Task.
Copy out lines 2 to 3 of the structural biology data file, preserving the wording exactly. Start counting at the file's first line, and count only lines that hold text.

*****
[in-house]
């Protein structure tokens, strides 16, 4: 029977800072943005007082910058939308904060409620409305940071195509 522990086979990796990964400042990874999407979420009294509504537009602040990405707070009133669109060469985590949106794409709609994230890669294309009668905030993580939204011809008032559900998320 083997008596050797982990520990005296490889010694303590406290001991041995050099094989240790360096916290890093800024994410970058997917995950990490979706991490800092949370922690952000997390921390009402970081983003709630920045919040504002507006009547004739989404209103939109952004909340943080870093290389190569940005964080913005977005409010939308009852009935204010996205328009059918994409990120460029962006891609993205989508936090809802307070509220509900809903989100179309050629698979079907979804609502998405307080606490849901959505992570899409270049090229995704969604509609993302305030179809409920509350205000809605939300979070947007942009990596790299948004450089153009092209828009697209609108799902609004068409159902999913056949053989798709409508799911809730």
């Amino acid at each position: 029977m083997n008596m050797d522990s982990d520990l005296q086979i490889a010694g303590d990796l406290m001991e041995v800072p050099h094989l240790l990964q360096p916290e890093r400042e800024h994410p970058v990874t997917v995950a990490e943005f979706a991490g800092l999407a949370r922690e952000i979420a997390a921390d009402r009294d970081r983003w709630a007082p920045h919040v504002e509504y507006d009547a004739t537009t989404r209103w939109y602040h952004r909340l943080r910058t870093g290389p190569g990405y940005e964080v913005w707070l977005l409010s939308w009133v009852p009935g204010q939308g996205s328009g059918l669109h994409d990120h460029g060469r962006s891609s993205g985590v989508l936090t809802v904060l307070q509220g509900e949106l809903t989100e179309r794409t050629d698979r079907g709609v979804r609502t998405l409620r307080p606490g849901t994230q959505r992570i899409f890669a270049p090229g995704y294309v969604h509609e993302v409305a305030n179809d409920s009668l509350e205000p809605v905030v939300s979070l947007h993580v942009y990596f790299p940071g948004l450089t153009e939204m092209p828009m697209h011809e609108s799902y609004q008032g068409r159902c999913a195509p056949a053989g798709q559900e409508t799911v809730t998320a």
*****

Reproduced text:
């Protein structure tokens, strides 16, 4: 029977800072943005007082910058939308904060409620409305940071195509 522990086979990796990964400042990874999407979420009294509504537009602040990405707070009133669109060469985590949106794409709609994230890669294309009668905030993580939204011809008032559900998320 083997008596050797982990520990005296490889010694303590406290001991041995050099094989240790360096916290890093800024994410970058997917995950990490979706991490800092949370922690952000997390921390009402970081983003709630920045919040504002507006009547004739989404209103939109952004909340943080870093290389190569940005964080913005977005409010939308009852009935204010996205328009059918994409990120460029962006891609993205989508936090809802307070509220509900809903989100179309050629698979079907979804609502998405307080606490849901959505992570899409270049090229995704969604509609993302305030179809409920509350205000809605939300979070947007942009990596790299948004450089153009092209828009697209609108799902609004068409159902999913056949053989798709409508799911809730």
């Amino acid at each position: 029977m083997n008596m050797d522990s982990d520990l005296q086979i490889a010694g303590d990796l406290m001991e041995v800072p050099h094989l240790l990964q360096p916290e890093r400042e800024h994410p970058v990874t997917v995950a990490e943005f979706a991490g800092l999407a949370r922690e952000i979420a997390a921390d009402r009294d970081r983003w709630a007082p920045h919040v504002e509504y507006d009547a004739t537009t989404r209103w939109y602040h952004r909340l943080r910058t870093g290389p190569g990405y940005e964080v913005w707070l977005l409010s939308w009133v009852p009935g204010q939308g996205s328009g059918l669109h994409d990120h460029g060469r962006s891609s993205g985590v989508l936090t809802v904060l307070q509220g509900e949106l809903t989100e179309r794409t050629d698979r079907g709609v979804r609502t998405l409620r307080p606490g849901t994230q959505r992570i899409f890669a270049p090229g995704y294309v969604h509609e993302v409305a305030n179809d409920s009668l509350e205000p809605v905030v939300s979070l947007h993580v942009y990596f790299p940071g948004l450089t153009e939204m092209p828009m697209h011809e609108s799902y609004q008032g068409r159902c999913a195509p056949a053989g798709q559900e409508t799911v809730t998320a």